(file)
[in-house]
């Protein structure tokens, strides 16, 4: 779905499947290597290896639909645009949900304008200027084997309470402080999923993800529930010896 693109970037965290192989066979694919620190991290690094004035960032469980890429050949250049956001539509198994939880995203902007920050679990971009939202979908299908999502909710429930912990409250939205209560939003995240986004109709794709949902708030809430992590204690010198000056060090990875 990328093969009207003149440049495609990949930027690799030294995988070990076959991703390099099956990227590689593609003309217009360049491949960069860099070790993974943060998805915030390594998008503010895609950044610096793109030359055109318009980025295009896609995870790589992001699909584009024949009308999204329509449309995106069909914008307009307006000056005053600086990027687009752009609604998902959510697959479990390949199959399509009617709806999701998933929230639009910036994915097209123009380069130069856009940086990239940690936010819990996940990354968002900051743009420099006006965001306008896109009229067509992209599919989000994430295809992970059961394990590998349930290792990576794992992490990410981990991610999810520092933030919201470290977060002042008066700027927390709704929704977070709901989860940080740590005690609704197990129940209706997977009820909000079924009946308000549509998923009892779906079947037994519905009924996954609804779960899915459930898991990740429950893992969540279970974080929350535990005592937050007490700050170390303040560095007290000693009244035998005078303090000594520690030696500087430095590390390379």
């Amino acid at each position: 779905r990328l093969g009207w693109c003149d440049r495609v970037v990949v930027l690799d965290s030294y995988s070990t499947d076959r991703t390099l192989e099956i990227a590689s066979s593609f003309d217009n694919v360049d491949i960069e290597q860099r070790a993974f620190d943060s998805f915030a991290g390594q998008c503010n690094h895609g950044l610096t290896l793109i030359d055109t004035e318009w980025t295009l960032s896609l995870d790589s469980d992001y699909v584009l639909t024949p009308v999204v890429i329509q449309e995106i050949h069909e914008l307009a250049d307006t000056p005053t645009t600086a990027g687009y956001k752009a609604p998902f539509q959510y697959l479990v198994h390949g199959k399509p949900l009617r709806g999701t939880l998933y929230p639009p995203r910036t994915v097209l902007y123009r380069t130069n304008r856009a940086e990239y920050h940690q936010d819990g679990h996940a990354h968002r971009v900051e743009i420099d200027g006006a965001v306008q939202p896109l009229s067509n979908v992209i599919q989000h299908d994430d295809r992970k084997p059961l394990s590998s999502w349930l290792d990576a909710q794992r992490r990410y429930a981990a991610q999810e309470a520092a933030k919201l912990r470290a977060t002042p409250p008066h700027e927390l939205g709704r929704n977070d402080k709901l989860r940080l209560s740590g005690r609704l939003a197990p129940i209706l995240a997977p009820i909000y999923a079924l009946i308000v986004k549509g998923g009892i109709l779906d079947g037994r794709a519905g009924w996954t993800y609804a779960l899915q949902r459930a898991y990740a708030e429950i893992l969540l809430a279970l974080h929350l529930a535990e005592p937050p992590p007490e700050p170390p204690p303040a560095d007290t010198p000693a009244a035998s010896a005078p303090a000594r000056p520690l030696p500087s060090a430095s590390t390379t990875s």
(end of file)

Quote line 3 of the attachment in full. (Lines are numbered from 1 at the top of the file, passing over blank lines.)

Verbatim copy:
């Amino acid at each position: 779905r990328l093969g009207w693109c003149d440049r495609v970037v990949v930027l690799d965290s030294y995988s070990t499947d076959r991703t390099l192989e099956i990227a590689s066979s593609f003309d217009n694919v360049d491949i960069e290597q860099r070790a993974f620190d943060s998805f915030a991290g390594q998008c503010n690094h895609g950044l610096t290896l793109i030359d055109t004035e318009w980025t295009l960032s896609l995870d790589s469980d992001y699909v584009l639909t024949p009308v999204v890429i329509q449309e995106i050949h069909e914008l307009a250049d307006t000056p005053t645009t600086a990027g687009y956001k752009a609604p998902f539509q959510y697959l479990v198994h390949g199959k399509p949900l009617r709806g999701t939880l998933y929230p639009p995203r910036t994915v097209l902007y123009r380069t130069n304008r856009a940086e990239y920050h940690q936010d819990g679990h996940a990354h968002r971009v900051e743009i420099d200027g006006a965001v306008q939202p896109l009229s067509n979908v992209i599919q989000h299908d994430d295809r992970k084997p059961l394990s590998s999502w349930l290792d990576a909710q794992r992490r990410y429930a981990a991610q999810e309470a520092a933030k919201l912990r470290a977060t002042p409250p008066h700027e927390l939205g709704r929704n977070d402080k709901l989860r940080l209560s740590g005690r609704l939003a197990p129940i209706l995240a997977p009820i909000y999923a079924l009946i308000v986004k549509g998923g009892i109709l779906d079947g037994r794709a519905g009924w996954t993800y609804a779960l899915q949902r459930a898991y990740a708030e429950i893992l969540l809430a279970l974080h929350l529930a535990e005592p937050p992590p007490e700050p170390p204690p303040a560095d007290t010198p000693a009244a035998s010896a005078p303090a000594r000056p520690l030696p500087s060090a430095s590390t390379t990875s």